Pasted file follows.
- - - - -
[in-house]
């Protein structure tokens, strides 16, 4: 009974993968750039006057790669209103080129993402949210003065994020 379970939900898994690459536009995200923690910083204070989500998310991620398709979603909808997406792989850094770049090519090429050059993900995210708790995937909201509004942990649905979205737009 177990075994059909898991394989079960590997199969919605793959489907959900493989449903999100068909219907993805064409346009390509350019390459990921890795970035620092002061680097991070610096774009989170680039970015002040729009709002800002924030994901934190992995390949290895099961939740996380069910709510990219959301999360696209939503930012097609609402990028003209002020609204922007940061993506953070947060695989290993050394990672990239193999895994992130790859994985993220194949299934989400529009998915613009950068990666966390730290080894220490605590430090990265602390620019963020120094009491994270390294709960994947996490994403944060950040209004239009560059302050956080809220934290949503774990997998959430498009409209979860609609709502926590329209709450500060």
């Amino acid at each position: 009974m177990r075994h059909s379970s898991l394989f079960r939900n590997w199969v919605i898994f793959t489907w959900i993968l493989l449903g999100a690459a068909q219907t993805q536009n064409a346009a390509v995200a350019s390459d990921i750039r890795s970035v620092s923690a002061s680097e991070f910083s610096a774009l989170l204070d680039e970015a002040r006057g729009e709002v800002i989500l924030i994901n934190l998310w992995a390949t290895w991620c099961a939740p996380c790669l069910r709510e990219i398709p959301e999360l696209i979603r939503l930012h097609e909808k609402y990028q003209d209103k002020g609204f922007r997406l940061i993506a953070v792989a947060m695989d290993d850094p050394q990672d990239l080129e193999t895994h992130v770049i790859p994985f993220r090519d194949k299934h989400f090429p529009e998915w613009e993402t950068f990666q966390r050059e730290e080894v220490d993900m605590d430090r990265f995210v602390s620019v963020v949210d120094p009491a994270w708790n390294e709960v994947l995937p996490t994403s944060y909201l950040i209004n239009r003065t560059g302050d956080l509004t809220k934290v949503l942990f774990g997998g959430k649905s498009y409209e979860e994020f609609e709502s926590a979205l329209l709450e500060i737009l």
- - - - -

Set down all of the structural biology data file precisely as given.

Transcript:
[in-house]
């Protein structure tokens, strides 16, 4: 009974993968750039006057790669209103080129993402949210003065994020 379970939900898994690459536009995200923690910083204070989500998310991620398709979603909808997406792989850094770049090519090429050059993900995210708790995937909201509004942990649905979205737009 177990075994059909898991394989079960590997199969919605793959489907959900493989449903999100068909219907993805064409346009390509350019390459990921890795970035620092002061680097991070610096774009989170680039970015002040729009709002800002924030994901934190992995390949290895099961939740996380069910709510990219959301999360696209939503930012097609609402990028003209002020609204922007940061993506953070947060695989290993050394990672990239193999895994992130790859994985993220194949299934989400529009998915613009950068990666966390730290080894220490605590430090990265602390620019963020120094009491994270390294709960994947996490994403944060950040209004239009560059302050956080809220934290949503774990997998959430498009409209979860609609709502926590329209709450500060």
């Amino acid at each position: 009974m177990r075994h059909s379970s898991l394989f079960r939900n590997w199969v919605i898994f793959t489907w959900i993968l493989l449903g999100a690459a068909q219907t993805q536009n064409a346009a390509v995200a350019s390459d990921i750039r890795s970035v620092s923690a002061s680097e991070f910083s610096a774009l989170l204070d680039e970015a002040r006057g729009e709002v800002i989500l924030i994901n934190l998310w992995a390949t290895w991620c099961a939740p996380c790669l069910r709510e990219i398709p959301e999360l696209i979603r939503l930012h097609e909808k609402y990028q003209d209103k002020g609204f922007r997406l940061i993506a953070v792989a947060m695989d290993d850094p050394q990672d990239l080129e193999t895994h992130v770049i790859p994985f993220r090519d194949k299934h989400f090429p529009e998915w613009e993402t950068f990666q966390r050059e730290e080894v220490d993900m605590d430090r990265f995210v602390s620019v963020v949210d120094p009491a994270w708790n390294e709960v994947l995937p996490t994403s944060y909201l950040i209004n239009r003065t560059g302050d956080l509004t809220k934290v949503l942990f774990g997998g959430k649905s498009y409209e979860e994020f609609e709502s926590a979205l329209l709450e500060i737009l």